How different are we from the people who lived a thousand years ago or more? We all experience certain fundamental, universal emotions: grief, love, joy, despair. Sometimes we have to live through pandemics, natural disasters, and conflict, and yet we can simultaneously marvel at the beauty of the world and at the kindness of others – this is as true now as it was millennia ago. Even so, we are divided by time, technology, and social change.
I bring history and modern life into dialogue with each other.
My work as a historian of medieval Ireland has conditioned me to view life from a certain historical perspective, allowing me to make connections between past and present. In Fierce Appetites I bring together my own life experiences and those of the people around me in order to try to give shape to the past; and I draw deeply on the past in an attempt to make sense of the present. From my childhood and education, through my experiences of motherhood and addiction, to my current perspective in middle age, I bring history and modern life into dialogue with each other.
The history and culture of medieval Ireland – stories, poems, archaeology, and intriguing characters (both real historical figures and literary constructions) – provide the raw material for my examination of the past, offering us glimpses of a society as complex as our own.
Fictional characters who may seem familiar, such as Cú Chulainn, Medb (Maeve), and Derdriu (‘Deirdre of the Sorrows’) are subjected to some much-needed myth-busting. I place them in the intellectual context in which the authors who created them were working: a fiercely unequal, hierarchical and misogynistic society, but one which can still surprise us today in its views on life, loss, sex and nature.
The month-by-month essays of Fierce Appetites are centred on 2020 – the year in which I lost my father, ended a relationship, and turned forty; and also a year in which the world experienced collective traumas that we all dealt with in different ways. I use the personal and communal events of 2020 to dive back into the medieval past and explore some of the ways that people have dealt with human experiences, through responses that are unique but still resonant.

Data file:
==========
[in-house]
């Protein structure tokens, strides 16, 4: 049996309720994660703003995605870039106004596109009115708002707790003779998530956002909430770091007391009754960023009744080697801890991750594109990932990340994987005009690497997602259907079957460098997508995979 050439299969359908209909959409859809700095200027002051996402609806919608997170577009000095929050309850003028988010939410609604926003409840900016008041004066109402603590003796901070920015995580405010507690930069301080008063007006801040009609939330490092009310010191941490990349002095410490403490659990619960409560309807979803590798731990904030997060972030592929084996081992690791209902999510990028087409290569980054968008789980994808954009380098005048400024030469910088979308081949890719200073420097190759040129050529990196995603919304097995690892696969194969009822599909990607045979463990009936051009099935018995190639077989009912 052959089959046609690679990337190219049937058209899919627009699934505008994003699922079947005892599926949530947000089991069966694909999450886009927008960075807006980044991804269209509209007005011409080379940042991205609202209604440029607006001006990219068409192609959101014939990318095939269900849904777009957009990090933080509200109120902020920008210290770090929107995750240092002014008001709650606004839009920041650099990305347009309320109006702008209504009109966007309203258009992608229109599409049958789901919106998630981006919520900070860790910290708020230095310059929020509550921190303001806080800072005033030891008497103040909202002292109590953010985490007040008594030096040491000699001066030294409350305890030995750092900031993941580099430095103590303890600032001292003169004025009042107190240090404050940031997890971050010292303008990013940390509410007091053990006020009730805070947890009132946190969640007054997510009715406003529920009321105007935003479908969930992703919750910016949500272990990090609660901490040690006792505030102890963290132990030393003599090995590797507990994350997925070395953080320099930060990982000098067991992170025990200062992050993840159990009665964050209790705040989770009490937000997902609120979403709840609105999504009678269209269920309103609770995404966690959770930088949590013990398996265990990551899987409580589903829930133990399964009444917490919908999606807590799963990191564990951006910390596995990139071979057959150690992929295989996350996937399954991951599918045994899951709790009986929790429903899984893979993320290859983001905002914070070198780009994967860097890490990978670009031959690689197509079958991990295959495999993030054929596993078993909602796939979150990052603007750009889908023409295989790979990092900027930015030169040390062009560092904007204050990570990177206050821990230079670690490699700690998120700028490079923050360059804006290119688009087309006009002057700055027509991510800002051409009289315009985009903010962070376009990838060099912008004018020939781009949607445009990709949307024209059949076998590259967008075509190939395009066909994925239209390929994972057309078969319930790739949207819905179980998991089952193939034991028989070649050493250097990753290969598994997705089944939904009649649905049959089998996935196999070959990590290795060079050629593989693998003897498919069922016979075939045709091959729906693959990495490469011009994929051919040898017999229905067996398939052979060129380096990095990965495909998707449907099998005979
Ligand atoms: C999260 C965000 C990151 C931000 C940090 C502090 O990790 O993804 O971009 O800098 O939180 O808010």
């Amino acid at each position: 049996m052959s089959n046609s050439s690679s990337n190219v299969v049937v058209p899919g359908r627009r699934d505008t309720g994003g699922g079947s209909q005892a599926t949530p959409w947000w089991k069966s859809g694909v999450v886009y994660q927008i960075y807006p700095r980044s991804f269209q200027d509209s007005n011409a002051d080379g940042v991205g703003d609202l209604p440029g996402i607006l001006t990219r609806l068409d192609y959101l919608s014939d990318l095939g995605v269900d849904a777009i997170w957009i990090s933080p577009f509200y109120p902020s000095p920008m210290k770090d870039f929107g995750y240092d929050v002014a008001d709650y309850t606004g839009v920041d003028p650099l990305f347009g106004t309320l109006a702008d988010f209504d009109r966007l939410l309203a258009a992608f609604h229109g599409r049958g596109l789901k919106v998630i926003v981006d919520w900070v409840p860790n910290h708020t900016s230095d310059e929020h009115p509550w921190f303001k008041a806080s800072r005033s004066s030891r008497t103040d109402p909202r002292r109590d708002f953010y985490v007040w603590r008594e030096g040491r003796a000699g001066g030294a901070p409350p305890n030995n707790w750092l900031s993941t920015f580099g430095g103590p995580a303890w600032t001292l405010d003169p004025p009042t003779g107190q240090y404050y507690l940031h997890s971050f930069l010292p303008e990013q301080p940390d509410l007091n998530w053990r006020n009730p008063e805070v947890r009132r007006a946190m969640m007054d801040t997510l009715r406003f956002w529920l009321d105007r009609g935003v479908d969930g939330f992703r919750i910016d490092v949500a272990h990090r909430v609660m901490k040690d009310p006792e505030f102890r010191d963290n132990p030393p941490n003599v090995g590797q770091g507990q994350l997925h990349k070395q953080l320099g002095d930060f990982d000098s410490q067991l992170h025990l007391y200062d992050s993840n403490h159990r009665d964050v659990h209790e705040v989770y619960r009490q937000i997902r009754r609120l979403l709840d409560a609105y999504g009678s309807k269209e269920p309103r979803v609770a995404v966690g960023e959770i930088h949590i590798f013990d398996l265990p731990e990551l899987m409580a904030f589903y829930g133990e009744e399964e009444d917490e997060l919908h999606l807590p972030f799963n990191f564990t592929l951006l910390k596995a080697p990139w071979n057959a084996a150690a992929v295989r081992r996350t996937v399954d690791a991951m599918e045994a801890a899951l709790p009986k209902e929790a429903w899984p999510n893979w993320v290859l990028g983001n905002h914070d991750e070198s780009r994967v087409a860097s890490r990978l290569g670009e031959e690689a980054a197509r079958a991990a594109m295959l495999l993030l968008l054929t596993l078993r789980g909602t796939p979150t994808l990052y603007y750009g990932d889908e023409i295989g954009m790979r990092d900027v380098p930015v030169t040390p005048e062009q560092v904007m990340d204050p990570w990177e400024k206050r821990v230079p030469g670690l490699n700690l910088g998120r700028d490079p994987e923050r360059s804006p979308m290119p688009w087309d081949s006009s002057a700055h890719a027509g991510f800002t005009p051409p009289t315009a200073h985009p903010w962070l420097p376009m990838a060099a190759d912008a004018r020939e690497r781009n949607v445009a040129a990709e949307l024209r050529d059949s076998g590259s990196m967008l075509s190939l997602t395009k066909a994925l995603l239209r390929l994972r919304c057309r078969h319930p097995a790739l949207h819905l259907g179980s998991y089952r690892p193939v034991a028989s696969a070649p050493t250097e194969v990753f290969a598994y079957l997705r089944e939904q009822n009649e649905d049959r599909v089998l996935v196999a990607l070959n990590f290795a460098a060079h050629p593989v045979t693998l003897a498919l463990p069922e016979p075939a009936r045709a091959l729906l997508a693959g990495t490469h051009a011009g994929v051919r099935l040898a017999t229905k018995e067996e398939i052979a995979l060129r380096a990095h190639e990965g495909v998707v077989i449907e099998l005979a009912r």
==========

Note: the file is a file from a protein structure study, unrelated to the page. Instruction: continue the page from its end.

Rich bodies of medieval Irish, Welsh and Old English poetry offer reservoirs of wisdom and hope, but they are also complex texts which reflect aspects of societies that we would not necessarily wish to emulate. Saga narratives offer unexpected insights into human psychology. Families are shown to be as messy and complicated as our own. Life is full of temptations – sex, alcohol, pleasurable distractions – even for those who wish to live spiritual lives, and there are many who ‘sell their honour for beer’.
Fierce Appetites looks for consolation, instruction, and enlightenment in medieval Ireland and the wider pre-modern world, but finds those things as much in the present – amongst our fellow humans, in our communities, in our passions, and in our chosen families.
Elizabeth Boyle was born in Dublin, grew up in Suffolk and returned to live in Dublin in 2013. She is a medieval historian specialising in the intellectual, literary and religious culture of Ireland and Britain. A former Leverhulme Early Career Fellow at the University of Cambridge, she now works in the Department of Early Irish at Maynooth University, where she was Head of Department for five years until 2020. Fierce Appetites is her debut collection of personal essays.